About | Authorities

Authorities

The work the Office of Ocean and Coastal Resource Management (OCRM) performs is mandated under three principal authorities: the Coastal Zone Management Act, the Marine Protected Areas Presidential Executive Order, and the Coral Reef Conservation Act.  The Coastal and Estuarine Land Conservation Program was also codified under 16 USC § 1456d.

The Coastal Zone Management Act

Established by Congress in 1972 and administered by NOAA, the Coastal Zone Management Act provides for management of the nation’s coastal resources, including the Great Lakes, and balances economic development with environmental conservation. It establishes two national programs, the National Coastal Zone Management Program and the National Estuarine Research Reserve System.

The Marine Protected Areas Presidential Executive Order

In 2000, the Presidential Executive Order 13158 established the Marine Protected Areas (MPA) Center. The Executive Order calls for the MPA Center, in cooperation with the Department of Interior, to develop a framework for a national system of MPAs, and to provide federal, state, territorial, tribal, and local governments with the information, technologies, and strategies to support the system.

The Coral Reef Conservation Act

The purposes of the Coral Reef Conservation Act of 2000, among others, are to preserve, sustain, and restore the condition of coral reef ecosystems; to promote the wise management and sustainable use of coral reef ecosystems to benefit local communities and the Nation; and to develop sound scientific information on the condition of coral reef ecosystems and threats to these ecosystems. The Act also established the Coral Reef Conservation Program, a partnership that brings together multidisciplinary expertise from across NOAA.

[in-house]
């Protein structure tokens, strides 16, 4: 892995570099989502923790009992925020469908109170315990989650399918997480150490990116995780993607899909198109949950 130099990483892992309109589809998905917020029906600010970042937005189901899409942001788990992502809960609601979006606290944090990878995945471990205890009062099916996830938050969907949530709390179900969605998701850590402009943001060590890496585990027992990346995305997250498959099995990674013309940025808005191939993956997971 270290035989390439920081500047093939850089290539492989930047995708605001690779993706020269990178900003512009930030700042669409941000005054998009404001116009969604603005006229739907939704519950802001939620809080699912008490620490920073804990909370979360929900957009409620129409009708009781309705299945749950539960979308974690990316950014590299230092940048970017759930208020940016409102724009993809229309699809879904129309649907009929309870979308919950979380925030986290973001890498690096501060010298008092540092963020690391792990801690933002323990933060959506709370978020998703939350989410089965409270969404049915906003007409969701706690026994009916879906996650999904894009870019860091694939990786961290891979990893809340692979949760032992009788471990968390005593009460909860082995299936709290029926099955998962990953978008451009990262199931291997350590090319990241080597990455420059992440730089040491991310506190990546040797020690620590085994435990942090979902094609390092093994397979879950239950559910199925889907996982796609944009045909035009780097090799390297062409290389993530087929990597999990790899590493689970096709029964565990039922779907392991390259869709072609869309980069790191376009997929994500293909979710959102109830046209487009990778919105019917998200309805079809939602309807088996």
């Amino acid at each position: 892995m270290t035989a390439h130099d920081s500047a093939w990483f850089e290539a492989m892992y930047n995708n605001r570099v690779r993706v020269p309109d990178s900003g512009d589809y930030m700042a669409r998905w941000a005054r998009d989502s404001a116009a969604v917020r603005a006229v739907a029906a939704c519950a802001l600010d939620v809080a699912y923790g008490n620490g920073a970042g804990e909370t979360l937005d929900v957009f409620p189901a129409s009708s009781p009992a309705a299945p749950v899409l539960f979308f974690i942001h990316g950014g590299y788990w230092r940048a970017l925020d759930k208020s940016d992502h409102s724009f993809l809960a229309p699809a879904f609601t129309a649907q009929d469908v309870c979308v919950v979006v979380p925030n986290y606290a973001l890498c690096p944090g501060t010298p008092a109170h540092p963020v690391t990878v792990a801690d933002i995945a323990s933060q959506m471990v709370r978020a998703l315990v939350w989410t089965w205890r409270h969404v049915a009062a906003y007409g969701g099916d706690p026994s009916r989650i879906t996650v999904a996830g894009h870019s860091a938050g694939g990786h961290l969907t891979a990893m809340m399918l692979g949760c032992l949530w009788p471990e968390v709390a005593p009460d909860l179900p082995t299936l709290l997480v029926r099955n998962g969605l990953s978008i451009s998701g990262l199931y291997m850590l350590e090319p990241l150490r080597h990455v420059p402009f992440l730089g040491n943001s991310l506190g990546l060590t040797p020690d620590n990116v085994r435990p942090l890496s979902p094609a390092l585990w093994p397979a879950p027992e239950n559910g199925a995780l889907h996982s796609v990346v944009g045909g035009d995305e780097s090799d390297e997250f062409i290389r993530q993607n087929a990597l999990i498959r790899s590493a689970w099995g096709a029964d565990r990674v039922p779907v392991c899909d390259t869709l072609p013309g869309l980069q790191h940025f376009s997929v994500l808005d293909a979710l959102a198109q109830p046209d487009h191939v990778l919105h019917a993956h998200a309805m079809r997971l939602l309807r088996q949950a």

The Coastal and Estuarine Land Conservation Program

U.S. Code Title 16 Section 1456d created the Coastal and Estuarine Land Conservation Program to protect important coastal and estuarine areas that have significant conservation, recreation, ecological, historical, or aesthetic values, or that are threatened by conversion from their natural or recreational state to other uses.

The Ocean Thermal Energy Conservation Act

The Ocean Thermal Energy Conversion Act (OTECA) authorized NOAA as the licensing authority for commercial scale Ocean Thermal Energy Conversion facilities in 1980. Under OTECA and the Ocean Thermal Energy Conversion Research, Development, and Demonstration Act (OTECRDDA) the U.S. Department of Energy may authorize demonstration projects which are exempt from the NOAA licensing requirements after consulting with NOAA.